More Golden Compass

         The highly anticipated and feared (by some) movie The Golden Compass opens tomorrow. Now, some have actually seen the movie and offer some more insights for parents and others.
         + Al Mohler has read the entire series of books and previewed the movie. Here, he gives one of the most complete analyses I have seen. In part, he says, “The Golden Compass is an extremely attractive movie…The direct attack on Christianity and God is toned down in the movie. But any informed person will recognize the Magisterium as representing the Church and Christianity….”
          But he also counsels Christians to “take a deep breath. The Christian faith is not about to be toppled by a film, nor by a series of fantasy books. Pullman has an agenda that is clear, and Christians need to inform themselves of what this agenda is and what it means. At the same time, nothing would serve his agenda better than to have Christians speaking recklessly or unintelligently about the film or the books. This is about the battle of ideas and worldviews. While Christians will not celebrate the release of this film, we should recognize the mixture of challenge and opportunity that comes with millions of persons watching this film and talking about the issues it raises. When the movie is mentioned in the workplace, in school, on the playground, or in the college campus, this is a great opportunity to show that Christians are not afraid of the battle of ideas….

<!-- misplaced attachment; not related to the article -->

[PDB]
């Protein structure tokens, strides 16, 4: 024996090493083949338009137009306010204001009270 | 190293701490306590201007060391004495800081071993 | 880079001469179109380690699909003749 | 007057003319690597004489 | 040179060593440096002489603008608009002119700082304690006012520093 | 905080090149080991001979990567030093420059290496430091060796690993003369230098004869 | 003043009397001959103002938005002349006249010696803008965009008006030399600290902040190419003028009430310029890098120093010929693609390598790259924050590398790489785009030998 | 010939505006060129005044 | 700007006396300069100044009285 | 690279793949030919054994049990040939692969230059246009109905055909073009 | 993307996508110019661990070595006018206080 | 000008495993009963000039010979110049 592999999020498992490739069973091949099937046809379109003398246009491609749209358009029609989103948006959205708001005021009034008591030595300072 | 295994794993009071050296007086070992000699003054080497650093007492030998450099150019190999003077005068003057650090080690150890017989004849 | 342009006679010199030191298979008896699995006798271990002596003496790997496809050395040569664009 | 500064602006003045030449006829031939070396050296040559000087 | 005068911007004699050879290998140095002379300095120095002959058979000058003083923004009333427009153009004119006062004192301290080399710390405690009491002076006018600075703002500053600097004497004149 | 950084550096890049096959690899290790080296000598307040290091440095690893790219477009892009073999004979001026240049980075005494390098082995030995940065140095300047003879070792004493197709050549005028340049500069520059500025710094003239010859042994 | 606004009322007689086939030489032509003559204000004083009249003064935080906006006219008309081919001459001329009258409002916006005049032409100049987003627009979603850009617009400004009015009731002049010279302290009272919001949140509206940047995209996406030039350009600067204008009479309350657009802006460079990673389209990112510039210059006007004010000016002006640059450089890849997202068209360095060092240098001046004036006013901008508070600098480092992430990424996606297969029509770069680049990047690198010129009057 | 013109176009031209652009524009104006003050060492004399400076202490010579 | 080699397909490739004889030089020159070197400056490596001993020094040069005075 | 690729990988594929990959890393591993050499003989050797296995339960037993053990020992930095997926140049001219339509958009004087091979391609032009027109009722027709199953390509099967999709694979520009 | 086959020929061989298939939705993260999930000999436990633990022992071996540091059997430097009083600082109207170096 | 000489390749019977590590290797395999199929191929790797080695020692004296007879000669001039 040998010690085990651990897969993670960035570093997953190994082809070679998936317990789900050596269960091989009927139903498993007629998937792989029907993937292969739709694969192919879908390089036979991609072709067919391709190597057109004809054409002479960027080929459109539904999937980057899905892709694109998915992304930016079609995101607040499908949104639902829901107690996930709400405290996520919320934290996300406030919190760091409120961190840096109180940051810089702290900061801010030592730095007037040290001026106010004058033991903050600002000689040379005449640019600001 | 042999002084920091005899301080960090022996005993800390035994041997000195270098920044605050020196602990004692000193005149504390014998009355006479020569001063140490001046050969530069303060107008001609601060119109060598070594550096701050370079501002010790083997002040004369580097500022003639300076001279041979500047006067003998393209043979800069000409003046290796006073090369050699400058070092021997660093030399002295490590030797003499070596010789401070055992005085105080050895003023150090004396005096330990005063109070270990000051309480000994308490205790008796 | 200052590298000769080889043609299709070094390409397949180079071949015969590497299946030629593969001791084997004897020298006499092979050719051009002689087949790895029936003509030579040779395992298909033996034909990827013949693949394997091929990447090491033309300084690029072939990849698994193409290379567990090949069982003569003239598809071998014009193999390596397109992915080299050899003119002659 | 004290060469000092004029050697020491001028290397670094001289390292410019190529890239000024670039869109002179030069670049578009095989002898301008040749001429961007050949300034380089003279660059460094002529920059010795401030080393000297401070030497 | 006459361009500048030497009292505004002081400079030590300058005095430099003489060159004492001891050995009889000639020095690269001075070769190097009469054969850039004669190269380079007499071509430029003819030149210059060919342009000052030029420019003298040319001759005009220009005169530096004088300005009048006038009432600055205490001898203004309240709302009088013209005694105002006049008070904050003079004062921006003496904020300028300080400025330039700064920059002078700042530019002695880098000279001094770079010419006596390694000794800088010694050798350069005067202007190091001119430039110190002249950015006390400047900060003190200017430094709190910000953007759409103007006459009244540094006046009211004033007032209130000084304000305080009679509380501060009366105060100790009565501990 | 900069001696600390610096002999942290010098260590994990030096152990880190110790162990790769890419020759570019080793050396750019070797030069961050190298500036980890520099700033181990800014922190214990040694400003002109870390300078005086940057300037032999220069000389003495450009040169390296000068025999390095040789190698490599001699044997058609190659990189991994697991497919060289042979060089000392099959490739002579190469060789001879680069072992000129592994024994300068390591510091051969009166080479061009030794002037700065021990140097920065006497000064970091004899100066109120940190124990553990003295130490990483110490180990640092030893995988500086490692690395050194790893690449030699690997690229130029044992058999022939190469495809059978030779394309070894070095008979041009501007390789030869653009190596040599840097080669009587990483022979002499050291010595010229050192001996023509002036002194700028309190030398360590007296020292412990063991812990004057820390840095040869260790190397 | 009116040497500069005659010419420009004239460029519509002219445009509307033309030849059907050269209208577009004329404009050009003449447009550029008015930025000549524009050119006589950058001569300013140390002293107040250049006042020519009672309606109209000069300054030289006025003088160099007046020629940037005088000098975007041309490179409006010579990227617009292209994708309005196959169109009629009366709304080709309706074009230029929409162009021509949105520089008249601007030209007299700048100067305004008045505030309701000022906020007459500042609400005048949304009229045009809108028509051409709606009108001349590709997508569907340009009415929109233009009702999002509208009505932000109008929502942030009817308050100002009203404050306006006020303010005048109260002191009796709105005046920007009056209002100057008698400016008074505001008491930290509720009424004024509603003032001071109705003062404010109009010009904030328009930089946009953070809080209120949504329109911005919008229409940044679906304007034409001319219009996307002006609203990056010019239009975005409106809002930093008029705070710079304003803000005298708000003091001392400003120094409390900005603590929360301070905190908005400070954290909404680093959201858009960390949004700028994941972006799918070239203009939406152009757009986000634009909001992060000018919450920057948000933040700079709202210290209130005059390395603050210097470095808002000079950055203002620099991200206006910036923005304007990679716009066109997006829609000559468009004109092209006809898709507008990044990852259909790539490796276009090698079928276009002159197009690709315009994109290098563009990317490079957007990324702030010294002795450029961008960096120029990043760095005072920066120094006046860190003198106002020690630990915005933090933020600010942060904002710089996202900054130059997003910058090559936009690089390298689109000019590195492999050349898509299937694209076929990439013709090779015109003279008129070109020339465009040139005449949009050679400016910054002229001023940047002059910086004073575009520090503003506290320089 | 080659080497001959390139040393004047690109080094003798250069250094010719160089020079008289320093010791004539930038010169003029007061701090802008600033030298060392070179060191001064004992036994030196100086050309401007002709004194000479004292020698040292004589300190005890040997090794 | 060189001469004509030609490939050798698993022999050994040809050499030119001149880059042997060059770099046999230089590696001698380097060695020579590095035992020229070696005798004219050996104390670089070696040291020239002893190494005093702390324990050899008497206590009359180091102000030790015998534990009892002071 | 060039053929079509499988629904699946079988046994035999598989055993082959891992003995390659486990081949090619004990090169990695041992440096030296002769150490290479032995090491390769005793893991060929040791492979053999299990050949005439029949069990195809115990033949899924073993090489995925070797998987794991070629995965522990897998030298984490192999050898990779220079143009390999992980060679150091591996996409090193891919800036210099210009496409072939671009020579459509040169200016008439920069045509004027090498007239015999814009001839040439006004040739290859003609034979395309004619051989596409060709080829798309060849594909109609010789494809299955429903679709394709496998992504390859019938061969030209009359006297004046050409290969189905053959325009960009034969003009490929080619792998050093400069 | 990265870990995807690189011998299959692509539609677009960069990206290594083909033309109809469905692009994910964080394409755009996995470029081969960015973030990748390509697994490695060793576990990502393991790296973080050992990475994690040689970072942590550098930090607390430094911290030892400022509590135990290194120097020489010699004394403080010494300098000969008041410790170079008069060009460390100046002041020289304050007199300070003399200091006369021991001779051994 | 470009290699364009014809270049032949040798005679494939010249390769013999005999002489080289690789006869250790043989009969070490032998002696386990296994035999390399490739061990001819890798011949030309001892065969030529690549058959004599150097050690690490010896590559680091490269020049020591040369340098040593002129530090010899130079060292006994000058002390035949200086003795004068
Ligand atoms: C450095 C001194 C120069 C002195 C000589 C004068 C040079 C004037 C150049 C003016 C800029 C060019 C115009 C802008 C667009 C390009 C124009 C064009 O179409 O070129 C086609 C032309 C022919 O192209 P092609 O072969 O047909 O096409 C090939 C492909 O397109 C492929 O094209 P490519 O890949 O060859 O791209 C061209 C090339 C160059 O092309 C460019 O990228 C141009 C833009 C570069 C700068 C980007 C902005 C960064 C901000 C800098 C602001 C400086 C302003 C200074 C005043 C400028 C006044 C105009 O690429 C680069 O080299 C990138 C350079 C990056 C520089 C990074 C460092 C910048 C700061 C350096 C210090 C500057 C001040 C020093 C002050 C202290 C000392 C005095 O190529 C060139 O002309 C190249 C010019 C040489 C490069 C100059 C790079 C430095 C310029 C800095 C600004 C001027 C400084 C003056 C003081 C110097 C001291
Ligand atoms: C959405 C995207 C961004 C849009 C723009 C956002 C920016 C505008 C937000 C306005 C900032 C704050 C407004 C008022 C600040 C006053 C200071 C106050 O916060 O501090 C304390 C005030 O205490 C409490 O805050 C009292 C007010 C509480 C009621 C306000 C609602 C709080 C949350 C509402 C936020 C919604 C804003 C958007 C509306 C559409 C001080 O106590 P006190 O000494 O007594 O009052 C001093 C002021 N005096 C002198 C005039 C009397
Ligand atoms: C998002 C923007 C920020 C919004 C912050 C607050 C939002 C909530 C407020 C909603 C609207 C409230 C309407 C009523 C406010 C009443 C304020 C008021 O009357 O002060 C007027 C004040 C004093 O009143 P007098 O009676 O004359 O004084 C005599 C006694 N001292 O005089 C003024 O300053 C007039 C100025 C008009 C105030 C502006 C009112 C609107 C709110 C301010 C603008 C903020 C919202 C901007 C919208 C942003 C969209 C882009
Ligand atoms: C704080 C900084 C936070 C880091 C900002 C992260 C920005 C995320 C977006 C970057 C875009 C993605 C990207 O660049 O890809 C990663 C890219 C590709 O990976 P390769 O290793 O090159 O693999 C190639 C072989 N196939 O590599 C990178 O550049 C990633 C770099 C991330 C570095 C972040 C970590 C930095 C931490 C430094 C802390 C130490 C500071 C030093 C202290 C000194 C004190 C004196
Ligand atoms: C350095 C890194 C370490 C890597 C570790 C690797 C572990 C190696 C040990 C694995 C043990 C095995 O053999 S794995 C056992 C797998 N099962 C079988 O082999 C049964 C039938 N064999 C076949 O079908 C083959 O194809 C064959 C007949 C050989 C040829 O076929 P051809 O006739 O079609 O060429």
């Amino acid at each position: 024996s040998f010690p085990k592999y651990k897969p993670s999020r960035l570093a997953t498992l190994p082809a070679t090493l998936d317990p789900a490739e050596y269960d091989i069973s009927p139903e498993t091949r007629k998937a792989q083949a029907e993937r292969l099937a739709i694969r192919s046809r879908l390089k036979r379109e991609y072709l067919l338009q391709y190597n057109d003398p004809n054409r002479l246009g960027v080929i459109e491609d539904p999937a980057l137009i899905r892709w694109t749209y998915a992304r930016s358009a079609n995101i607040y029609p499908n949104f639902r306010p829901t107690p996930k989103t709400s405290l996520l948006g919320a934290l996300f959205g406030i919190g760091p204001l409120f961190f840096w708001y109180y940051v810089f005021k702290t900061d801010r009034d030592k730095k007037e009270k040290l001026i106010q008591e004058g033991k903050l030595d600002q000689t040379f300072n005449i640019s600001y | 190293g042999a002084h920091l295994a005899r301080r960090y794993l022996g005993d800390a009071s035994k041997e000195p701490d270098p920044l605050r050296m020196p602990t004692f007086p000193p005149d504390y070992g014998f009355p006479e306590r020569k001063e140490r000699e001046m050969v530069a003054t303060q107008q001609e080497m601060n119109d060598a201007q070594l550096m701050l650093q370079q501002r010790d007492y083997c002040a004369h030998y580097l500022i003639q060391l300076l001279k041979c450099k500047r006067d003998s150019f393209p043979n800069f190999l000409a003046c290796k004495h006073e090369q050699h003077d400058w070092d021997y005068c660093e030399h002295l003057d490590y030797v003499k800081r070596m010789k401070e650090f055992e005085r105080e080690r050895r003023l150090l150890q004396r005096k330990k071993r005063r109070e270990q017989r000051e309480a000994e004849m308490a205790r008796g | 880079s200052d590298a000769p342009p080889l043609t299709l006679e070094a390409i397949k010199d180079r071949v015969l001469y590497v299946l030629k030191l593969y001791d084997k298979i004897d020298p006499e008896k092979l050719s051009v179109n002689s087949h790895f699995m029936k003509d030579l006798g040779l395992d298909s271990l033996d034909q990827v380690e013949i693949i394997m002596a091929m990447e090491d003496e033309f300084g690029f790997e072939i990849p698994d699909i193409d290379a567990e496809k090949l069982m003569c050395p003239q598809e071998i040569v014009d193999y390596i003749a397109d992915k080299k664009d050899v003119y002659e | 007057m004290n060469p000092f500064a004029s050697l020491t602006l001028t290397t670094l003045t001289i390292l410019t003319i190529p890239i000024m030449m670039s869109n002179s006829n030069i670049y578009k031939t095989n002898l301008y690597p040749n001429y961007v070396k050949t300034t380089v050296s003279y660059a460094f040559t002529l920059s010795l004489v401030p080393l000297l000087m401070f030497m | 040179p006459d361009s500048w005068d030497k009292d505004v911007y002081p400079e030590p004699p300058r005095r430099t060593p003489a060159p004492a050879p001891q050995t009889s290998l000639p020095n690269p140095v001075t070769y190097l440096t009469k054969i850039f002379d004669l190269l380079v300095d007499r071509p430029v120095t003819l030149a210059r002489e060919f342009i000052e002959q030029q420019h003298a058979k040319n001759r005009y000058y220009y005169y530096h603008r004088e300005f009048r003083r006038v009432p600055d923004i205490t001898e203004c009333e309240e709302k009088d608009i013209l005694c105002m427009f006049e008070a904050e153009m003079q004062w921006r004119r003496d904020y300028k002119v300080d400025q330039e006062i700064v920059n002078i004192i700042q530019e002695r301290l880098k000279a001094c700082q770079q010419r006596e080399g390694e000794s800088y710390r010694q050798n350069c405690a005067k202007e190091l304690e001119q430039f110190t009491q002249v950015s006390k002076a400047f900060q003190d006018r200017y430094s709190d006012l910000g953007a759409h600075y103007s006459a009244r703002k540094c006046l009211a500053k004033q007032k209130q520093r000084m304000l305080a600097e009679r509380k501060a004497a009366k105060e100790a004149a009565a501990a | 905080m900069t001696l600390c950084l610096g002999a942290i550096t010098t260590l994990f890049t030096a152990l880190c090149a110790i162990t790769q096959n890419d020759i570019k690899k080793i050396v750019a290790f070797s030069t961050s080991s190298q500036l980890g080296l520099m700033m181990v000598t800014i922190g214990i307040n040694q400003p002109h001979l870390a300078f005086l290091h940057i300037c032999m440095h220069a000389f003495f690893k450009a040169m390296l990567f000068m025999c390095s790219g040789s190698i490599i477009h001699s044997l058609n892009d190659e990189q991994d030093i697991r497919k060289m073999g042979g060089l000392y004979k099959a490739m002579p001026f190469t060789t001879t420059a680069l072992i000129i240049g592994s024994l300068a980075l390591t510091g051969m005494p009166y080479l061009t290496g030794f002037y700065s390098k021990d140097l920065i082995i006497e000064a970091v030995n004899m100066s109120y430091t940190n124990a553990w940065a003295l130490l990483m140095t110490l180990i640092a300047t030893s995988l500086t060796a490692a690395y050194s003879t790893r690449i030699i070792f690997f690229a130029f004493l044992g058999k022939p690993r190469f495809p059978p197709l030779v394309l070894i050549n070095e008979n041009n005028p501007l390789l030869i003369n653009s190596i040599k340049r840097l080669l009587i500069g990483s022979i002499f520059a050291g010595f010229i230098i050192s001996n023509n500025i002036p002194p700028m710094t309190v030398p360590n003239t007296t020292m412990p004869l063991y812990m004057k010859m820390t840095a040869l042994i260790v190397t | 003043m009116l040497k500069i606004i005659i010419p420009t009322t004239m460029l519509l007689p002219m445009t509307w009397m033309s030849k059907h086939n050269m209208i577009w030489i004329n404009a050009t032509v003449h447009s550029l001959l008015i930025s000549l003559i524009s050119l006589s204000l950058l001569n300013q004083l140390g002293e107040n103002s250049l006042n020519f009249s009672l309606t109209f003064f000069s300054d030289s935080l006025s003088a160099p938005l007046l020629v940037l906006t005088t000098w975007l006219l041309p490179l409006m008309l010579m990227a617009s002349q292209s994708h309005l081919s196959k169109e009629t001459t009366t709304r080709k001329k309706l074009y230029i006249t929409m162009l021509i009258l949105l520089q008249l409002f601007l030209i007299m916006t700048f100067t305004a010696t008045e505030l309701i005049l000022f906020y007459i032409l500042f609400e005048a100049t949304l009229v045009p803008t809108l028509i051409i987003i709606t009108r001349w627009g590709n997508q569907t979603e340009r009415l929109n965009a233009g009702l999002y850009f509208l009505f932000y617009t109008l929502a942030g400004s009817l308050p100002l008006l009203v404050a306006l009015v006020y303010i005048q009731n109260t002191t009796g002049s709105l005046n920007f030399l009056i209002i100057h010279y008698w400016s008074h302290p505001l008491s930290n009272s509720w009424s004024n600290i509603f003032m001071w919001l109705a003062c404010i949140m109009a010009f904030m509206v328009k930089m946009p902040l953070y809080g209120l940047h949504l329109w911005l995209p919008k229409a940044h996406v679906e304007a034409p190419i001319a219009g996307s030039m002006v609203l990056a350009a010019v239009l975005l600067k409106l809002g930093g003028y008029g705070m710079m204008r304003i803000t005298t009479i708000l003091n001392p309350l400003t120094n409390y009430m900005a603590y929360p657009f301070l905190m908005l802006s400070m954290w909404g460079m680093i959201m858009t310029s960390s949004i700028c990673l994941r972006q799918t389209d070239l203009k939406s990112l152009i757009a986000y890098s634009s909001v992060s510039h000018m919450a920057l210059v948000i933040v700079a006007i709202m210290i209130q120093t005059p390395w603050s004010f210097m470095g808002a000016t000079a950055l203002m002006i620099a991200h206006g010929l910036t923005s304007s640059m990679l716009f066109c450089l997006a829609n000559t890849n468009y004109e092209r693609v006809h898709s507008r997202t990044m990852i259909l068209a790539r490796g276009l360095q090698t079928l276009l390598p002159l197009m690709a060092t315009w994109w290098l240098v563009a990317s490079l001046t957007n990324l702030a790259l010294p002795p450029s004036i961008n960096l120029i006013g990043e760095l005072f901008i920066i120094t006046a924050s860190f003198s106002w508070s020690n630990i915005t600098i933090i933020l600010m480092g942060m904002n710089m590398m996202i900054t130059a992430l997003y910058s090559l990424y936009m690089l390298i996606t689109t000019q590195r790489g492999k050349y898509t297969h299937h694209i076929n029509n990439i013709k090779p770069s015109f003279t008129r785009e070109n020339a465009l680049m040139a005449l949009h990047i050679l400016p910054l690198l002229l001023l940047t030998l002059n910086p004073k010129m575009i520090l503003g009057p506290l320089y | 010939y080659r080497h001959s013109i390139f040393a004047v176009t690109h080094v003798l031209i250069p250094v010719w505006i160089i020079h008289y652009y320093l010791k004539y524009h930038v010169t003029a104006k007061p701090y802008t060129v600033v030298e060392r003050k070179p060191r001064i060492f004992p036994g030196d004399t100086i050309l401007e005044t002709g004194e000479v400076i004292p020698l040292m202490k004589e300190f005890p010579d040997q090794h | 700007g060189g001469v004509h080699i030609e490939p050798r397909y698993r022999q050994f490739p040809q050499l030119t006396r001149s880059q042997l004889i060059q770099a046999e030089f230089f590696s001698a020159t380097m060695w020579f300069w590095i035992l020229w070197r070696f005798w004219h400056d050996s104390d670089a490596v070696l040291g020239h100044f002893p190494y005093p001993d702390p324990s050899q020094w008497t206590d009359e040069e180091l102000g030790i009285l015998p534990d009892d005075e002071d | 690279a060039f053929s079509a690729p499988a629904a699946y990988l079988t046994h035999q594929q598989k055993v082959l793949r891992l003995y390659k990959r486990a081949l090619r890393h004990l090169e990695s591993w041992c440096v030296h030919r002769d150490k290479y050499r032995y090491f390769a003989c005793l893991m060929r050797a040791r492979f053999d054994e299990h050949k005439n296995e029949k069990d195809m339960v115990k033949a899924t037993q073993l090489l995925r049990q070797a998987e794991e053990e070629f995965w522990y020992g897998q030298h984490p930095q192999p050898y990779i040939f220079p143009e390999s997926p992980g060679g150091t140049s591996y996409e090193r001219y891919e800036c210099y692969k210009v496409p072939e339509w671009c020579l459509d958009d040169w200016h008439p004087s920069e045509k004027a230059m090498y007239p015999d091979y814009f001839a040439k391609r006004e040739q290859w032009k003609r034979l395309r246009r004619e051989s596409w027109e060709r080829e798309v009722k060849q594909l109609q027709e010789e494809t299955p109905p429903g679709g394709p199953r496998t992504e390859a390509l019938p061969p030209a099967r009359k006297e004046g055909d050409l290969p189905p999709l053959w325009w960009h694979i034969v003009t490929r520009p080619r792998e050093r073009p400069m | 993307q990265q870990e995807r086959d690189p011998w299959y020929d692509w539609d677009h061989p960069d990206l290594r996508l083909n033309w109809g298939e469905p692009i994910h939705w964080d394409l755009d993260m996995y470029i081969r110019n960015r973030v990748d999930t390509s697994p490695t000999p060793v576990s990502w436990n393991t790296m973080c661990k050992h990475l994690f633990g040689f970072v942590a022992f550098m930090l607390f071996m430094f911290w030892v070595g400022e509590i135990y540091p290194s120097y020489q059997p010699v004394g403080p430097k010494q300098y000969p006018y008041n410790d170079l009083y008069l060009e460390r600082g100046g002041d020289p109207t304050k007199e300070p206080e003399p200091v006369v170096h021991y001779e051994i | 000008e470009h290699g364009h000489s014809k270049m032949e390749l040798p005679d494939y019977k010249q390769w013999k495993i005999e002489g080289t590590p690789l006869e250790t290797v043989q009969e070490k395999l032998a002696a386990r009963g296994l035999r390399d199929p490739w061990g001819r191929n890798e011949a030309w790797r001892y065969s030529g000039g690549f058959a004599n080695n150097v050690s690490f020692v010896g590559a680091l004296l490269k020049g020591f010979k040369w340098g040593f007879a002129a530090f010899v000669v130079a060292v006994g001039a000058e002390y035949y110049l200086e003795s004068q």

The Gospel of Jesus Christ has enemies; this we know. Christian parents must be informed about His Dark Materials and inform others. We must take the responsibility to use interest in this film to teach our own children to think biblically and to be discerning in their engagement with the media in all forms. We should arm our children to be able to talk about this project with their classmates without fear or rancor.
Philip Pullman has an agenda, but so do we. Our agenda is the Gospel of Christ — a message infinitely more powerful than that of The Golden Compass. ”

       +   Alan Jacobs does a thorough analysis of the books on which the the movie is based: Philip Pullman’s His Dark Materials.

       +   At, there is an interview with Tony Watkins, author of Dark Matter, a book which examines the trilogy from a Christian perspective.  There is also a review by film critic Jeffery Overstreet.


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